‘Strike-breakers’ employed at Dublin Port
Disruptions are expected at Dublin Port with the arrival of more strike-breakers from Liverpool last night. Photo: National Library of Ireland, LROY 11590

‘Strike-breakers’ employed at Dublin Port

More than 200 men brought in from England

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Published: 7 November 1913

More than 160 strike-breakers arrived by steamer from Liverpool last night, bringing the number now employed at Dublin Port to more than 200.

The men will begin work today and their first task will be to discharge the cargo of the sixteen large grain steamers that are currently moored in the port. The SS Wearwood – laden with 5,000 tons of malting barley shipped from the Black Sea for the Guinness brewery – is expected to be the first ship discharged.

The men were brought to Dublin on the Ella, arriving at Alexandra Basin at 7.30am, where the ship is now moored. No attempt was made to land the men during the day and they remained on the ship overnight. It is understood that the men will live on the ship for the duration of their stay in Dublin.

Large numbers of soldiers and policemen were present on the quays yesterday. Some were bringing necessary provisions to military barracks, while authorities pledged to use every measure to prevent interference with the strike-breakers.

A letter from the secretary of the Shipping Federation to Sir James Dougherty requesting 'adequate police protection' at Sir John Rogerson's Quay to protect a ship carrying imported labourers.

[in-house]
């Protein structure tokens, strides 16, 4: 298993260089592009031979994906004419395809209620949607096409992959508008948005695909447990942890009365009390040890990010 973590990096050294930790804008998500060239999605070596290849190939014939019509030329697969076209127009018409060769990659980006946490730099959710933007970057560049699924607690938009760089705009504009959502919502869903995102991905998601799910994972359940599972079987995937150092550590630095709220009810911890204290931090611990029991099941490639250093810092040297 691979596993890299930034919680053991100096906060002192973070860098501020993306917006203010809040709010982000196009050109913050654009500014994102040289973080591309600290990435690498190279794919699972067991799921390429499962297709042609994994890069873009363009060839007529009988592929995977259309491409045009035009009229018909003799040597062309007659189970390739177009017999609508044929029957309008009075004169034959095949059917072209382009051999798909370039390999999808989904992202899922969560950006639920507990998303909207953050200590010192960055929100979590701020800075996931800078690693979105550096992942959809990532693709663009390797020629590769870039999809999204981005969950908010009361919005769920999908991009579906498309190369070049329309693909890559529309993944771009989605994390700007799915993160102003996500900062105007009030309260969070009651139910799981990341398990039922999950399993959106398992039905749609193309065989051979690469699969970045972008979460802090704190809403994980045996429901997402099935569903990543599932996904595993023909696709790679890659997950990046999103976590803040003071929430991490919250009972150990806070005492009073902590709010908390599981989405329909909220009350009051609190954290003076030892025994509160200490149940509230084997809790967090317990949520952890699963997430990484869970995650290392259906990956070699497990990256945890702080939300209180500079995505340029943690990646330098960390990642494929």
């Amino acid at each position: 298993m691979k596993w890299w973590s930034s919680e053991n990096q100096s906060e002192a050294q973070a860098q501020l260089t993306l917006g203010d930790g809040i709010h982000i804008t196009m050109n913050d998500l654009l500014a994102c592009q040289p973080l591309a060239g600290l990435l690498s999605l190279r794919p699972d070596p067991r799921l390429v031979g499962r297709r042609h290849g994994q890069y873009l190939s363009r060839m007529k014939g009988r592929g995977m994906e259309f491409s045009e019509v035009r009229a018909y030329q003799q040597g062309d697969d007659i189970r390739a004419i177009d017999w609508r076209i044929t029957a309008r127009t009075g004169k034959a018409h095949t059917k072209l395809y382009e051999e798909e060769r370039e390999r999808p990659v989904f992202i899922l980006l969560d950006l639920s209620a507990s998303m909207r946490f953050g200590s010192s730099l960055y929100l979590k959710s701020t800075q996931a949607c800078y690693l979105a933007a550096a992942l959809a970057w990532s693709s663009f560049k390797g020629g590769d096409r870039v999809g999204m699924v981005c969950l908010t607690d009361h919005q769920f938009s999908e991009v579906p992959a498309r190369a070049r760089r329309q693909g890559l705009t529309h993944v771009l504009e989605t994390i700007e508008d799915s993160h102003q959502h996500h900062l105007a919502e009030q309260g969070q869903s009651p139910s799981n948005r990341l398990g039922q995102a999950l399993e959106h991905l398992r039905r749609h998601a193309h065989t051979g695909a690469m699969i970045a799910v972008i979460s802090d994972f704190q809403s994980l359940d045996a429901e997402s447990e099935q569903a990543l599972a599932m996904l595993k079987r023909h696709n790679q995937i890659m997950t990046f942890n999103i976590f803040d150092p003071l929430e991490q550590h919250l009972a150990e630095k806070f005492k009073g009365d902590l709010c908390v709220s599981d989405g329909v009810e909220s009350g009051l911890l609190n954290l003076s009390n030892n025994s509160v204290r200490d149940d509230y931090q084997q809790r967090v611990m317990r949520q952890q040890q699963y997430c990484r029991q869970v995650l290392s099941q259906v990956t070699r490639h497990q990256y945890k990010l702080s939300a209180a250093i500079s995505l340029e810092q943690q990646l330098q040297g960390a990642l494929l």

(Image: National Archives of Ireland, CSO RP/1913 5274)

As rumours swept the port that more men were being recruited in Liverpool and Manchester, no disturbances were reported. Despite a series of meetings held by union leaders in Liberty Hall, it is not yet clear how they will respond.

In speeches earlier this week, union leaders decried the introduction of strike-breakers. With Jim Larkin still in prison, James Connolly led opposition to the move.

At a speech at Liberty Hall, Connolly said that union men should picket, in battalions, any premises at which strike-breakers were employed. He also said that they were still out for peace, but if it was to be war, they were just as ready for that. Finally, Connolly predicted that the streets of Dublin might run red with blood, such was the anger at the use of strike-breakers.

Another union leader, P.T. Daly, criticised the fact that some labourers from north county Dublin were also taking the places of some strikers in the city. Daly said that such men were worse than Judas, for whereas Judas got thirty pieces of silver for his dirty job, the strike-breakers would only get twenty shillings.

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